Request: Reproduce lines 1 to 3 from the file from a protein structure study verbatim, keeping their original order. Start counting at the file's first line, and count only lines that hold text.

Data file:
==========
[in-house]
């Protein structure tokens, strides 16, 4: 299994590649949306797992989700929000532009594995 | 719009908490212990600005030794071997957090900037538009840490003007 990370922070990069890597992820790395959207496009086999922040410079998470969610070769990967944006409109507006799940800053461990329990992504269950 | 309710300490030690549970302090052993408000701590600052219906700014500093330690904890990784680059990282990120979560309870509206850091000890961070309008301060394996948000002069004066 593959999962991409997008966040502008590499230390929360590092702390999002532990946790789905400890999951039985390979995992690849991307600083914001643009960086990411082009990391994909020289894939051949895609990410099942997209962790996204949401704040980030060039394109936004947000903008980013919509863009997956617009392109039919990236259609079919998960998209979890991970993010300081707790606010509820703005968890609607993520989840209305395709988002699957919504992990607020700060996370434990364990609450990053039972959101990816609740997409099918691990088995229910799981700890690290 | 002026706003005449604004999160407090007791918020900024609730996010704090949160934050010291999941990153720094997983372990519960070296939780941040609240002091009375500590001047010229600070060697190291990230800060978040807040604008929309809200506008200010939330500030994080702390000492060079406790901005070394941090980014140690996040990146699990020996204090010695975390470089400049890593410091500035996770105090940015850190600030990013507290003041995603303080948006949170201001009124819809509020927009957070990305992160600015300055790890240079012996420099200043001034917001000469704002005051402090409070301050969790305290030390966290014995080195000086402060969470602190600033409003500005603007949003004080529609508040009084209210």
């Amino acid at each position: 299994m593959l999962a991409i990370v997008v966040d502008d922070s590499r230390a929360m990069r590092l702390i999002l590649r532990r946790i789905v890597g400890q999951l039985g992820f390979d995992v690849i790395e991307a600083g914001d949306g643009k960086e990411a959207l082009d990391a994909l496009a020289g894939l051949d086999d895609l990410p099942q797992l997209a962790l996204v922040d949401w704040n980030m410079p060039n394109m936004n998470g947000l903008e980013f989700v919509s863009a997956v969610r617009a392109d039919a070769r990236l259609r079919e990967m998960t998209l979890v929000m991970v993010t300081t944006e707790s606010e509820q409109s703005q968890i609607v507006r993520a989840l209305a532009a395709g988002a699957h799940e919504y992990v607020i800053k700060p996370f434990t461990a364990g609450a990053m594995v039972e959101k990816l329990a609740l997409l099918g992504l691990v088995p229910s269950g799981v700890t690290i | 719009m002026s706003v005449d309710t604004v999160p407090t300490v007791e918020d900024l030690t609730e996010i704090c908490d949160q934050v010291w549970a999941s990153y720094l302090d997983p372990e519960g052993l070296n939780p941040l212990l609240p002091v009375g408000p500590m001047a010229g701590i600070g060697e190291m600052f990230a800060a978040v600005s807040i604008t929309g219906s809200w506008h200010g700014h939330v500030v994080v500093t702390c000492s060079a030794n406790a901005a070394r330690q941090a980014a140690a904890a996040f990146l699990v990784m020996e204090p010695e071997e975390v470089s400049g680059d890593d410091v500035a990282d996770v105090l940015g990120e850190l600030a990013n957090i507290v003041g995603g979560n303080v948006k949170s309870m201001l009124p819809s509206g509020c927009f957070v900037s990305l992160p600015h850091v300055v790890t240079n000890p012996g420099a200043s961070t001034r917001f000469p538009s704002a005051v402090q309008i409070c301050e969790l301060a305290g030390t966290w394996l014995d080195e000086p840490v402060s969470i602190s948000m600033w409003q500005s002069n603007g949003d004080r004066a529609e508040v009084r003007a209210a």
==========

[in-house]
């Protein structure tokens, strides 16, 4: 299994590649949306797992989700929000532009594995 | 719009908490212990600005030794071997957090900037538009840490003007 990370922070990069890597992820790395959207496009086999922040410079998470969610070769990967944006409109507006799940800053461990329990992504269950 | 309710300490030690549970302090052993408000701590600052219906700014500093330690904890990784680059990282990120979560309870509206850091000890961070309008301060394996948000002069004066 593959999962991409997008966040502008590499230390929360590092702390999002532990946790789905400890999951039985390979995992690849991307600083914001643009960086990411082009990391994909020289894939051949895609990410099942997209962790996204949401704040980030060039394109936004947000903008980013919509863009997956617009392109039919990236259609079919998960998209979890991970993010300081707790606010509820703005968890609607993520989840209305395709988002699957919504992990607020700060996370434990364990609450990053039972959101990816609740997409099918691990088995229910799981700890690290 | 002026706003005449604004999160407090007791918020900024609730996010704090949160934050010291999941990153720094997983372990519960070296939780941040609240002091009375500590001047010229600070060697190291990230800060978040807040604008929309809200506008200010939330500030994080702390000492060079406790901005070394941090980014140690996040990146699990020996204090010695975390470089400049890593410091500035996770105090940015850190600030990013507290003041995603303080948006949170201001009124819809509020927009957070990305992160600015300055790890240079012996420099200043001034917001000469704002005051402090409070301050969790305290030390966290014995080195000086402060969470602190600033409003500005603007949003004080529609508040009084209210």
């Amino acid at each position: 299994m593959l999962a991409i990370v997008v966040d502008d922070s590499r230390a929360m990069r590092l702390i999002l590649r532990r946790i789905v890597g400890q999951l039985g992820f390979d995992v690849i790395e991307a600083g914001d949306g643009k960086e990411a959207l082009d990391a994909l496009a020289g894939l051949d086999d895609l990410p099942q797992l997209a962790l996204v922040d949401w704040n980030m410079p060039n394109m936004n998470g947000l903008e980013f989700v919509s863009a997956v969610r617009a392109d039919a070769r990236l259609r079919e990967m998960t998209l979890v929000m991970v993010t300081t944006e707790s606010e509820q409109s703005q968890i609607v507006r993520a989840l209305a532009a395709g988002a699957h799940e919504y992990v607020i800053k700060p996370f434990t461990a364990g609450a990053m594995v039972e959101k990816l329990a609740l997409l099918g992504l691990v088995p229910s269950g799981v700890t690290i | 719009m002026s706003v005449d309710t604004v999160p407090t300490v007791e918020d900024l030690t609730e996010i704090c908490d949160q934050v010291w549970a999941s990153y720094l302090d997983p372990e519960g052993l070296n939780p941040l212990l609240p002091v009375g408000p500590m001047a010229g701590i600070g060697e190291m600052f990230a800060a978040v600005s807040i604008t929309g219906s809200w506008h200010g700014h939330v500030v994080v500093t702390c000492s060079a030794n406790a901005a070394r330690q941090a980014a140690a904890a996040f990146l699990v990784m020996e204090p010695e071997e975390v470089s400049g680059d890593d410091v500035a990282d996770v105090l940015g990120e850190l600030a990013n957090i507290v003041g995603g979560n303080v948006k949170s309870m201001l009124p819809s509206g509020c927009f957070v900037s990305l992160p600015h850091v300055v790890t240079n000890p012996g420099a200043s961070t001034r917001f000469p538009s704002a005051v402090q309008i409070c301050e969790l301060a305290g030390t966290w394996l014995d080195e000086p840490v402060s969470i602190s948000m600033w409003q500005s002069n603007g949003d004080r004066a529609e508040v009084r003007a209210a």